When you open that envelope and see that a complaint has been lodged against you and/or that you are under investigation, you have a critical choice to make. You can react emotionally and angrily; with righteous indignation at the complaining patient, the Board of Dentistry, or the IDFPR. Or you can do the right things that can help you whether the storm, effectively and rationally address the issues, and resolve the matter efficiently so you can get back to treating your patients.

If you are under investigation or have been accused of violations of the Illinois Dental Practice Act (the “Act”), acting out of emotions such as fear or anger can only make the situation worse and create problems that would not have existed had you only proceeded in a calm, thoughtful, and responsive way. So, keep these tips in mind if and when you find out you are being investigated by the IDFPR:

  1. Keep calm and carry on. While your heart may start beating faster when you get a complaint or notice of investigation, don’t panic. One, panic and irrationality rarely lead to good things and wise decisions. More importantly, panic is likely unwarranted. Many if not most IDFPR complaints and investigations against Illinois dentists are resolved either after an informal hearing or without any action being taken at all. Not that you shouldn’t take the matter seriously, retain experienced license defense counsel, and respond in a complete and timely manner. But keep in mind that during a long and successful dental career, you’ll have treated hundreds if not thousands of patients for any number of reasons. A complaint can arise from a cleaning as much as it can come from a root canal, and may be based on absolutely nothing of substance. Remember that as you try to return your blood pressure to normal.
  1. Address the issue. As unfounded as you believe a patient’s complaint or the IDFPR’s basis for investigating you may be, ignorance is not bliss. Failing to respond – or responding in a dismissive and contemptuous manner – just because you believe the matter to be bogus will create problems where perhaps none existed. Don’t angrily crumple up the letter or shove it in your desk drawer. Failure to respond in a timely fashion to an initial IDFPR inquiry could subject you to IDFPR discipline, even if there was no merit to the underlying complaint. For example, “failing, within 60 days, to provide information in response to a written request by the Department in the course of an investigation” is itself a basis for revocation or suspension of a dental license under the Act.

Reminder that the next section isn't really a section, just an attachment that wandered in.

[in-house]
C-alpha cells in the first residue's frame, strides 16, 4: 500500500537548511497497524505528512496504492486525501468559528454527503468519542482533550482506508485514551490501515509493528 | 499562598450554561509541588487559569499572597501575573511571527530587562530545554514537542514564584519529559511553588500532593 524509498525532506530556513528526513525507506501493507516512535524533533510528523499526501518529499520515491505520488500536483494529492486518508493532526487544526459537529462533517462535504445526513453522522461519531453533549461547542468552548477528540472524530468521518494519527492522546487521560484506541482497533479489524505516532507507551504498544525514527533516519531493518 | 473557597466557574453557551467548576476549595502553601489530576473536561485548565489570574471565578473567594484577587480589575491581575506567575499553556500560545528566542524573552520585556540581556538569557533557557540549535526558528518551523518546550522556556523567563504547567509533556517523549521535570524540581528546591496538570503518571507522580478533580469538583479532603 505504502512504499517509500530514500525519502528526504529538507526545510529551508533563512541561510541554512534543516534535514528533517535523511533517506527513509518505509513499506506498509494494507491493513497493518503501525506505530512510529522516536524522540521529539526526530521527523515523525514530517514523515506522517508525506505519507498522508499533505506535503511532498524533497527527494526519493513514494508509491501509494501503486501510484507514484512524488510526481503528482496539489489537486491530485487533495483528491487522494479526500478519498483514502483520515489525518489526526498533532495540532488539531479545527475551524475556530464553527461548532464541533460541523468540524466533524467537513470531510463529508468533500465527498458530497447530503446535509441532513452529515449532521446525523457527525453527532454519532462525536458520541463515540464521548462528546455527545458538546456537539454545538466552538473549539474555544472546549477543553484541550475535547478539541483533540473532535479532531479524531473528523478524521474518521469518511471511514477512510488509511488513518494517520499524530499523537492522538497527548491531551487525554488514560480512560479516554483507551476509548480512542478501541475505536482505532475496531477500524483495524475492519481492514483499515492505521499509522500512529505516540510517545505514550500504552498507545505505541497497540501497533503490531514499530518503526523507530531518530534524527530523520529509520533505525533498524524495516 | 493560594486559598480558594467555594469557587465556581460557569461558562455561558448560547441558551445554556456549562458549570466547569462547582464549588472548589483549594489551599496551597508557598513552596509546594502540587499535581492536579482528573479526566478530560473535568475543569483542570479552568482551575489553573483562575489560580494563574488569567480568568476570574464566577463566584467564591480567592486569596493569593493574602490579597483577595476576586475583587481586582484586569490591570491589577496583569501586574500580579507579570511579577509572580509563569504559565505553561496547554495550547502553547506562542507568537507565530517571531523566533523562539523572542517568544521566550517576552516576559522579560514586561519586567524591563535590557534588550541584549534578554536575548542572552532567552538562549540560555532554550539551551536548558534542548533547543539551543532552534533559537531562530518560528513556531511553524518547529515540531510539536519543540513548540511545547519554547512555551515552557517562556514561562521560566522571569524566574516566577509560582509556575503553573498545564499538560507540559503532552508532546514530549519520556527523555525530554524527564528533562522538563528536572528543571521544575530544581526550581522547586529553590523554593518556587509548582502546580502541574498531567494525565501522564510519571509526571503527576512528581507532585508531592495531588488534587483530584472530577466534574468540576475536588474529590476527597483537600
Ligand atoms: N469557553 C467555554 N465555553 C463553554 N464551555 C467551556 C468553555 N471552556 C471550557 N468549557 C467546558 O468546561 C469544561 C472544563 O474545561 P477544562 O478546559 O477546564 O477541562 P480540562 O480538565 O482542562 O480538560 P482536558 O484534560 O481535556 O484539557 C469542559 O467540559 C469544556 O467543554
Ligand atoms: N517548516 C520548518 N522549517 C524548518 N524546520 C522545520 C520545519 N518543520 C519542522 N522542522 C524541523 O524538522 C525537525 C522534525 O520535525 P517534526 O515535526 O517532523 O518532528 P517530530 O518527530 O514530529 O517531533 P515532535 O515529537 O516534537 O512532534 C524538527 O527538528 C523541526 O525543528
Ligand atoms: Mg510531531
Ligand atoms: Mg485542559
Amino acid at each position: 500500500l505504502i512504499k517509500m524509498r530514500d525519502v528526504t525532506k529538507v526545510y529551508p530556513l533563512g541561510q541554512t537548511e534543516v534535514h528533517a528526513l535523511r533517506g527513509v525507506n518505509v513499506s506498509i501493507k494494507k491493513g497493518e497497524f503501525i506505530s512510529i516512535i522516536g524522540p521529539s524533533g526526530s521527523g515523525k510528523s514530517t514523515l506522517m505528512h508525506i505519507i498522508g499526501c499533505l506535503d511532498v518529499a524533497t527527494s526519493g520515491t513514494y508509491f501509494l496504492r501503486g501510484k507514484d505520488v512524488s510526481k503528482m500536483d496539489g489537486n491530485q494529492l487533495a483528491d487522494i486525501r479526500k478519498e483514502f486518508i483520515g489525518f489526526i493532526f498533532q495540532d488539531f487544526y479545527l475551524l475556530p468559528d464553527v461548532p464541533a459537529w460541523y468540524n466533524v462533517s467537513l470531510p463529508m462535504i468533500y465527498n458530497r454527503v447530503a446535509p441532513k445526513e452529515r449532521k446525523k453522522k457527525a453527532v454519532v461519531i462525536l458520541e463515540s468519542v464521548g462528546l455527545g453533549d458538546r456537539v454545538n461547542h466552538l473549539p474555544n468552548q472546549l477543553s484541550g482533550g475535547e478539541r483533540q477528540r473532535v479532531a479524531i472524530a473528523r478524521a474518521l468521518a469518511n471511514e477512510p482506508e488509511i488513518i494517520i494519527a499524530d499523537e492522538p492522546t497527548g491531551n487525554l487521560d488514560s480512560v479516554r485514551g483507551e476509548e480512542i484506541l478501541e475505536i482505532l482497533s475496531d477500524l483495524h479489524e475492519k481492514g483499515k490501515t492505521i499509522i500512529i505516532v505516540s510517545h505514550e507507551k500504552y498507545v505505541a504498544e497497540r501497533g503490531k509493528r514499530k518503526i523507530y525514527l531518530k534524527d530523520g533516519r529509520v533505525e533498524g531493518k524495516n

1. Bite your tongue. One of the worst things you can do is respond directly to or take any adverse action against the patient or other individual who filed the complaint with IDFPR. Don’t stop treating a patient without doing so in accordance with the rules governing the profession, as “abandonment of a patient” is one of the 38 specified bases for license suspension or revocation set forth in Section 23 of the Act, along with such potentially retaliatory actions as “irregularities in billing” and ”immoral conduct.”
  1. Get an IDFPR defense lawyer. The policies and procedures that govern IDFPR investigations, hearings, and imposition of sanctions against dentists and dental hygienists are unique and complicated, and often times unwritten and informal. The rules can also be terribly unfair. Even skilled and experienced attorneys who do not practice before IDFPR can find themselves at a loss when dealing with licensure issues. You are no doubt smart and know your profession well, but don’t make the mistake of thinking that you can or should handle an IDFPR investigation on your own. Your reputation, career and livelihood are at stake.  Now is not the time to take a flyer and hope for the best. Call an experienced Illinois dentist and health care provider license defense attorney as soon as possible after you’ve received that dreaded letter, and let them ease your fears and take the steps necessary to protect your license and your future.

Louis Fine: Your Chicago IDFPR Attorney

The moment you are contacted by IDFPR or learn that you are under investigation is the moment that you should contact me. I will immediately begin communicating with IDFRP prosecutors and work with you to develop the strategy best suited to achieving the goal of an efficient, cost-effective outcome that avoids any adverse action. Together, we will get you back to you patients and dental career.

Please give me a call at (312) 236-2433 or fill out my online form to arrange for your free initial consultation. I look forward to meeting with you.